Online First Free
Original Contribution  |   July 2018
Predictors of Responsible Drinking or Abstinence Among College Students Who Binge Drink: A Multitheory Model Approach
Author Notes
  • From the Department of Behavioral and Environmental Health in the School of Public Health at Jackson State University in Mississippi (Dr Sharma and Ms Anyimukwu); the Lincoln Memorial University DeBusk College of Osteopathic Medicine (Student Doctor Kim and Dr Nahar), the College of Veterinary Medicine and the Center for Animal and Human Health in Appalachia (Dr Nahar), and the School of Mathematics and Sciences (Dr Nahar) in Harrogate, Tennessee; and the Department of Health, Exercise Science, and Recreation Management at the University of Mississippi in Oxford (Dr Ford). 
  • Financial Disclosures: None reported. 
  • Support: None reported. 
  •  *Address correspondence to Vinayak K. Nahar, MD, PhD, MS, FRSPH, Lincoln Memorial University, College of Veterinary Medicine, Center for Animal and Human Health in Appalachia, 6965 Cumberland Gap Pkwy, Harrogate, TN 37752-8245. Email: naharvinayak@gmail.com
     
Article Information
Addiction Medicine
Original Contribution   |   July 2018
Predictors of Responsible Drinking or Abstinence Among College Students Who Binge Drink: A Multitheory Model Approach
The Journal of the American Osteopathic Association Published Online First on July 9, 2018. doi:10.7556/jaoa.2018.120
The Journal of the American Osteopathic Association Published Online First on July 9, 2018. doi:10.7556/jaoa.2018.120
Abstract

Context: Binge drinking is a salient problem on college campuses, with estimates as high as 40% of students engaging in it. Binge drinking is associated with numerous negative consequences among college students, such as suicide attempts, unsafe sex practices, property damage, and driving under the influence. Several behavioral approaches in this regard have had modest impact and only short-term effects, however.

Objective: To use the multitheory model (MTM) of health behavior change to predict initiation and sustenance of responsible drinking or abstinence among binge-drinking college students in a sample drawn from a large southern public university.

Methods: This cross-sectional survey study included a sample of college students who binge drank in the past 30 days. A 39-item face- and content-valid instrument was used. In addition, construct validity using confirmatory factor analysis and internal consistency reliability using the Cronbach α were established. Hierarchical regression modeling was used to build models.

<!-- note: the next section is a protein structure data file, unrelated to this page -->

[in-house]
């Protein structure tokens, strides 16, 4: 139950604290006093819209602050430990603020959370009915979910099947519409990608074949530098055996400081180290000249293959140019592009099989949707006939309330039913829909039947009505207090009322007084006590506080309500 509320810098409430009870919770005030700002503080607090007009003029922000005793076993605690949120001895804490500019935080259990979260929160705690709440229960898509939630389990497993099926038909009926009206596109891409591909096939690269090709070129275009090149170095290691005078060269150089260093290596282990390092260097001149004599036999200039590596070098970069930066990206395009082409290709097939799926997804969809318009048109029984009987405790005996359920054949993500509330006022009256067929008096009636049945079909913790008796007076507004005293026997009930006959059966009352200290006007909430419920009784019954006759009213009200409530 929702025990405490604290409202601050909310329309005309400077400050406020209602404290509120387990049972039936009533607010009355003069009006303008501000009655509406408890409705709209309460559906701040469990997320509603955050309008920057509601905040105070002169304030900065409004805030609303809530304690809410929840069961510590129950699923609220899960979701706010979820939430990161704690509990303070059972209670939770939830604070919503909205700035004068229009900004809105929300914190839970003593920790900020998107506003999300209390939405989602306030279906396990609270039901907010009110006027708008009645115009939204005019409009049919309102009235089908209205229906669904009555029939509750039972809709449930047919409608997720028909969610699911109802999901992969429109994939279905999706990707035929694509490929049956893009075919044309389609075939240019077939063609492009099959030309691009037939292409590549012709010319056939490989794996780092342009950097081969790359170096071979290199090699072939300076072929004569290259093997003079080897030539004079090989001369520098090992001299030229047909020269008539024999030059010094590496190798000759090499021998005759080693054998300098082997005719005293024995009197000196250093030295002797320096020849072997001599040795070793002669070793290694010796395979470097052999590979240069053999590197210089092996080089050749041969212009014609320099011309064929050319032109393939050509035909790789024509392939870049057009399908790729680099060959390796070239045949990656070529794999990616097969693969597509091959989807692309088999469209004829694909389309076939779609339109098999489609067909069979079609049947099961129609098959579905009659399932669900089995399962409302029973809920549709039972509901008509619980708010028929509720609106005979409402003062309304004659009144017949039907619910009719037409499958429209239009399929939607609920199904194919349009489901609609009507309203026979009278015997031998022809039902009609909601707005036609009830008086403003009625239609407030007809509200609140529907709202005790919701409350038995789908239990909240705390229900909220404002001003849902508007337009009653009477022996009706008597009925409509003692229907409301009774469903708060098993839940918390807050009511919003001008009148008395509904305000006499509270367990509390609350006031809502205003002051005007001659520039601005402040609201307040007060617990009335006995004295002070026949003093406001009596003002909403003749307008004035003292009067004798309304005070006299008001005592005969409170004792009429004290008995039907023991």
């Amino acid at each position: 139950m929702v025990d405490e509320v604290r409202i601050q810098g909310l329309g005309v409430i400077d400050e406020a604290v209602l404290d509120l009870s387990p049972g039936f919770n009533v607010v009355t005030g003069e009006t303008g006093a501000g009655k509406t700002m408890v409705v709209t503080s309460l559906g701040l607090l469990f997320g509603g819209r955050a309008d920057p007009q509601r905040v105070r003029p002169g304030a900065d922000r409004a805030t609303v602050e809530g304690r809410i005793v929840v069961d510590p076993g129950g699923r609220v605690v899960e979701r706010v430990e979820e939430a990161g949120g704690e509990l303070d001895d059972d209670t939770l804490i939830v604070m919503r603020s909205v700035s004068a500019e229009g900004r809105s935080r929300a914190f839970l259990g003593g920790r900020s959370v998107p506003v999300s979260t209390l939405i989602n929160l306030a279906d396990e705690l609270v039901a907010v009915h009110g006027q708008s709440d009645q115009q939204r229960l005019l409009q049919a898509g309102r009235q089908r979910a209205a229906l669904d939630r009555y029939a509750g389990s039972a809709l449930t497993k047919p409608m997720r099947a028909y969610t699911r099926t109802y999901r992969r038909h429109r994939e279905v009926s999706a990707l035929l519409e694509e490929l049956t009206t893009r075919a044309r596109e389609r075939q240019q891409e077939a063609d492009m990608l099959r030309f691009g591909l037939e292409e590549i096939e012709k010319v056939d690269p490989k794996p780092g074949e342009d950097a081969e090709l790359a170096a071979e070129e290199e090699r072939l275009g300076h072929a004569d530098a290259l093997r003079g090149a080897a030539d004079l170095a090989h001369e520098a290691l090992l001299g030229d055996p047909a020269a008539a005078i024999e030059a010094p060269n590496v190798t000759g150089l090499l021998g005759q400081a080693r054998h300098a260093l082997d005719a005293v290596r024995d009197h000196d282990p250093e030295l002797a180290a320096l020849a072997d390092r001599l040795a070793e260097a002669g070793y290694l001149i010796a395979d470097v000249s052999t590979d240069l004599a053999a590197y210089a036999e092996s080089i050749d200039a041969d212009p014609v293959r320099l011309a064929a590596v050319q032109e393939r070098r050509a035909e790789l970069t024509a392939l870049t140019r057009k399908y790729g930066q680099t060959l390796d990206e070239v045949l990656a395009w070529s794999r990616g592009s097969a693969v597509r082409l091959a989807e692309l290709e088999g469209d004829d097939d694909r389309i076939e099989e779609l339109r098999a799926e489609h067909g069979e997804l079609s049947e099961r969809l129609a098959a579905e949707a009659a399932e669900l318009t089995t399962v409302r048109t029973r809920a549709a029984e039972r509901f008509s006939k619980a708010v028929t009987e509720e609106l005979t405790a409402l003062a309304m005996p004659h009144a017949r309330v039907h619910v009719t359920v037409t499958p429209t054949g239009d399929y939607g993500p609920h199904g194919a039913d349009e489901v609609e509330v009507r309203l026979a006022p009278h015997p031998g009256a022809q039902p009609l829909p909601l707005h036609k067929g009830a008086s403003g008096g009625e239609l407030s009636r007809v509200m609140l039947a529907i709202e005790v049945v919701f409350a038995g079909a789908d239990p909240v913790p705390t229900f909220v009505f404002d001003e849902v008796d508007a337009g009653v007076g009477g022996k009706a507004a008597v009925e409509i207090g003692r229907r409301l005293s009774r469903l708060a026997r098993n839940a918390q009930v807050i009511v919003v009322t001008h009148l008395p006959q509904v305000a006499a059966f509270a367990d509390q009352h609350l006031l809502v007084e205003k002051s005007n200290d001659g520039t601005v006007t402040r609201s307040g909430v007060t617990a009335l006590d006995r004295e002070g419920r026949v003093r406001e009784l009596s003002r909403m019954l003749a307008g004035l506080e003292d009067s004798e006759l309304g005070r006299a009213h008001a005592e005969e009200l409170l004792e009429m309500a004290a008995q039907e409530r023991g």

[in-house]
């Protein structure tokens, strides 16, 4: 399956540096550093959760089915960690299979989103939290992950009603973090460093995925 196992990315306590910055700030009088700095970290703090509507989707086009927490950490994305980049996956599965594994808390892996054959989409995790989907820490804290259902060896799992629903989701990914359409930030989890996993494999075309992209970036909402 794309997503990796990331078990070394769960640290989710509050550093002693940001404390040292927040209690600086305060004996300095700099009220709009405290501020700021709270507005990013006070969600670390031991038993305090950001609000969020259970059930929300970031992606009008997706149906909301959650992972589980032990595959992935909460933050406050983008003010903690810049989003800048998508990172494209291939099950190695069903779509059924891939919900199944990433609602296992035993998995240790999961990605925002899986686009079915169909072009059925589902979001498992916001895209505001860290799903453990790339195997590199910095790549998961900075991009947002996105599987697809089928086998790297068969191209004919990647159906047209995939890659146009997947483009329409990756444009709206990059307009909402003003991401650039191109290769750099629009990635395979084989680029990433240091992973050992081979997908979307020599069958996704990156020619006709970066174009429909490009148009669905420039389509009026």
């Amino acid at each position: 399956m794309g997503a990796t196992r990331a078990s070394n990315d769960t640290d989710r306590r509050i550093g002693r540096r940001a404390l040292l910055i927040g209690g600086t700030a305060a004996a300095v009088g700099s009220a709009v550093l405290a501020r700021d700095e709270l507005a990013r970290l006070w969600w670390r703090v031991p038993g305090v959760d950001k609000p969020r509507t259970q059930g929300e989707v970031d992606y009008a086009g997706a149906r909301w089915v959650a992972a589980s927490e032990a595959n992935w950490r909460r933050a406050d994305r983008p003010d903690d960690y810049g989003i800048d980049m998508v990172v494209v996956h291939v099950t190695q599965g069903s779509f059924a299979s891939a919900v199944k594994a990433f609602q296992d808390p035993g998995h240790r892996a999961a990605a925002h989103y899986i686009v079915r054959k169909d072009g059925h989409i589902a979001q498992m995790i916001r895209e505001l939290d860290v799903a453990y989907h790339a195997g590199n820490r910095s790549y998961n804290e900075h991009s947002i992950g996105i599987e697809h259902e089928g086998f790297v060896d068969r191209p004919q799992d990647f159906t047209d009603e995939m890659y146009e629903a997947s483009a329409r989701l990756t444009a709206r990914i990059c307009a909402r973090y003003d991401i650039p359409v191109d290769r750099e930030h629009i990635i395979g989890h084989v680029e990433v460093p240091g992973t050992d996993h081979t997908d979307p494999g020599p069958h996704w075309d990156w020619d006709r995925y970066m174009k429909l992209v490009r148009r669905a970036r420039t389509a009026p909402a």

Results: A total of 289 students participated. The Cronbach α for the scale and all subscales ranged from 0.81 to 0.94 and demonstrated acceptable internal consistency reliability. Construct validity using confirmatory factor analysis yielded 1-factor solutions for each of the subscales. On hierarchical regression modeling, gender (P=.05), race/ethnicity (P=.004), behavioral confidence (P=.029), and changes in physical environment (P=.001) were associated with intended initiation for drinking responsibly/abstinence behavior change. The addition of MTM constructs led to a significant increase in R2 of 0.20 (F3,194=18.1; P<.001). The sustenance constructs yielded a significant increase in R2 of 0.20 (F3,193=19.4; P<.001).

Conclusion: This study provides empirical justification for MTM constructs that can be used to inculcate the intention to drink responsibly or abstain among college students who binge drink. This predictive model may prove valuable in the design of interventions aiming to improve responsible drinking behavior in this population.

Binge drinking is defined as a pattern of drinking that raises a person's blood alcohol level to 0.08% or above per 100 g of blood.1,2 Binge drinking occurs when within a 2-hour time frame, women consume at least 4 drinks and men consume at least 5 drinks.3 The Substance Abuse and Mental Health Services Administration, responsible for conducting the annual National Survey on Drug Use and Health, classifies binge drinking as “5 or more alcoholic drinks for males or 4 or more alcoholic drinks for females on the same occasion (ie, at the same time or within a couple of hours of each other) on at least 1 day in the past month.”4 
According to a national survey by the National Institute of Alcohol Abuse and Alcoholism, the prevalence of binge drinking among college students aged 18 to 24 years is about 40%, or 2 of every 5 students.5 About 60% of college students in this age bracket reported drinking alcohol within the past month. Binge drinking in college students is associated with adverse repercussions that may cause a strain on their intellectual, family, and social lives. Missed lectures, poor academic consequences, suicide attempts, unsafe sex practices, property damage, altercation with law enforcement, and driving under the influence of alcohol are potential consequences of binge drinking among college students.5-7